Empire (June 2001)


Will he be the next James Bond? Did he enjoy hanky panky with Ewan? What is on his business card? From starring for Spielberg to sparring with Cage in Captain Corelli’s Mandolin, Christian Bale answers all your questions.

I’ve been telling my mates that you should be the next James Bond. Have you ever thought about doing it?
Buddy Mason, London

I’ve only thought of it because a couple of people have mentioned it since American Psycho, and I suppose there are actually a number of character traits that are similar between Bond and Patrick Bateman – a complete lack of remorse in killing people, both are utter misogynists… There are a couple of scenes in American Psycho, where he hires a limo and puts on a tux, that I imagine Bateman is trying to be James Bond ’cause I would always play Bateman’s scenes as though he was starring in one of his own movies. Certainly if I was going to do it, it wouldn’t be for a long time.

Hi Christian, I’ve read an interview with Vinnie Jones where he says that Nic Cage was a bit of a loner filming Gone In 60 Seconds. How did you find the man on Captain Corelli’s Mandolin?
Adrian Pyhle, Swansea

I don’t have many scenes with Nic. The scenes that we did have saw Nic speaking in an Italian accent and me speaking in a Greek accent, because we both maintained that all the time we were on set. So any conversations we did have were quite bizarre. I had no idea if I was really talking to Nic. He certainly wasn’t really talking to Christian. I can say that if he is a loner, then I know why, because I tend to be a bit like that on movie sets. I just find that I tend to do my work quicker and better when I don’t get too pally with everybody.

You were born in Wales but have lived in may other countries. Do you still feel Welsh?
Lowri Jenkins, South Wales

I was born in Wales, but I really grew up primarily in England in various towns. I’ve been back on a few occasions, but I’m sure most people don’t have much memory of their life before they were two years old and I left Wales when I was two. I just tend to get called a Welsh actor very often and that’s fine by me.

Christian, what do you really think of Huey Lewis And The News? Are you a fan of the group?
Jack Murphy, Chicago, Illinois

I think they were masters of their craft. I think they definitely explored new territory in music.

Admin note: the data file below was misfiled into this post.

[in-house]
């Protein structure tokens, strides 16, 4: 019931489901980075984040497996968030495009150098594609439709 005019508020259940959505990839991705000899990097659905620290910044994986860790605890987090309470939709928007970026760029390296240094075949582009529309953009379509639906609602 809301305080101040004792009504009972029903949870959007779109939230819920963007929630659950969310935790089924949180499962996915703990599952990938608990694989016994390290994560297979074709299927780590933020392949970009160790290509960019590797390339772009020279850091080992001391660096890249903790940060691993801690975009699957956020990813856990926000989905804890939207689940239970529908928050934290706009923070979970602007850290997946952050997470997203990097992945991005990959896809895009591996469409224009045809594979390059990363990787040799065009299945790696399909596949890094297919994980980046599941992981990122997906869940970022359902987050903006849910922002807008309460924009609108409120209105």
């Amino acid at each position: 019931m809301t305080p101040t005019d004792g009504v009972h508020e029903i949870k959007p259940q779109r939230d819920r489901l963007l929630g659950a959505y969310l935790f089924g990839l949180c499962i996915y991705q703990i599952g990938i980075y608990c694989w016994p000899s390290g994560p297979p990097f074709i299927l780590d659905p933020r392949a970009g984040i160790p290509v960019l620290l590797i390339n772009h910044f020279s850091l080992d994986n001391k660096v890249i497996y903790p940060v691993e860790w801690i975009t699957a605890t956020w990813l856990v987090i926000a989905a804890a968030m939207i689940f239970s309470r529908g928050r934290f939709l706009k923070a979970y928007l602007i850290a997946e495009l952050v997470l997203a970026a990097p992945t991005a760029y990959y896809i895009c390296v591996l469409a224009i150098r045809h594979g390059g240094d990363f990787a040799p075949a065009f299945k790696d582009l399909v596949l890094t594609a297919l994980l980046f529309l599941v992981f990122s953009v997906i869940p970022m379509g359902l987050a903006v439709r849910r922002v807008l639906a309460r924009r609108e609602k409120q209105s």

A rumour clarification: is it true that you were approached to star as Bruce Wayne in Batman Year One?
Matt Walker, Tunbridge Wells

I do know that there are plans to make Batman Year One and, as far as I know, Darren Aronofsky is going to be making it. It sounds very interesting. But have I been offered it? No, I haven’t.

What are your most vivid memories of making Empire Of The Sun (1987)?
Irmy, via E-MailBuddy Mason, London

There was one vast set in Spain which was just incredible. I think it still stands as one of the best movie sets ever built. Making movies is often just larking about as kids – y’know, stupid little imaginative stories that you come out with and re-enact, and often it does come down to that. Especially so being 13 years old and having the run of this whole village down in Spain. It was remarkable, and it was something that I didn’t entirely appreciate until a few years later.

What fascinated you the most about Patrick Bateman when preparing for the role?
Nikola Grozdanovic, Yugoslavia

Hmm, interesting… I never went into serious human motivation with Bateman, he was always a kind of abstract figure, like he says himself. It was his certainty and knowledge of his life, the clarity of it, that sends him crazy, not the confusion of it. It’s not that he’s unfocused, he knows exactly what he is. The best note that Mary (Harron), the director, gave me was viewing Bateman as an alien who had landed on the planet and who was trying to fit in with humanity. But knowing all the time you never can truly be one of them.

Whether you like it or not, you’re destined to be a major star – are you ready for that?
Darlyn Elmore, San José, USA

What I am ready for is just to be able to have more choice. That is what I am looking for. If, as Darlyn says, that means being a star, then absolutely, if I can get more variety of choice and characters.

How did the Nazi-themed subject matter of Swing Kids (1993) affect you?
Kelly Gateson, vie E-Mail

I felt primarily with that script that the thing that should have been shown was the seduction, the intelligence of evil, and how without thinking they’re doing anything bad, people can become the sculptors of evil. That I think is fascinating.

Did you enjoy doing A Midsummer Night’s Dream (1999), and would you like to do more Shakespeare?
Phillip Logan, Northumberland

I don’t have a driving urge to do more Shakespeare. I never really did it in school too much and I have to admit I suffer from the same feeling that, I think, millions of school kids probably throughout the world have, in that there’s something that clicks in your brain that says you should learn it, therefore it is somehow difficult to make it enjoyable. That said, in the small role (Demetrius) I had in A Midsummer Night’s Dream, I did get quite comfortable with it. My feeling on that is that there are so many people who love Shakespeare, who live it, breathe it and have studied it for many years, and who feel that doing Shakespeare is demonstrating the height of their acting skills… I don’t feel that myself so I feel they should probably be doing it.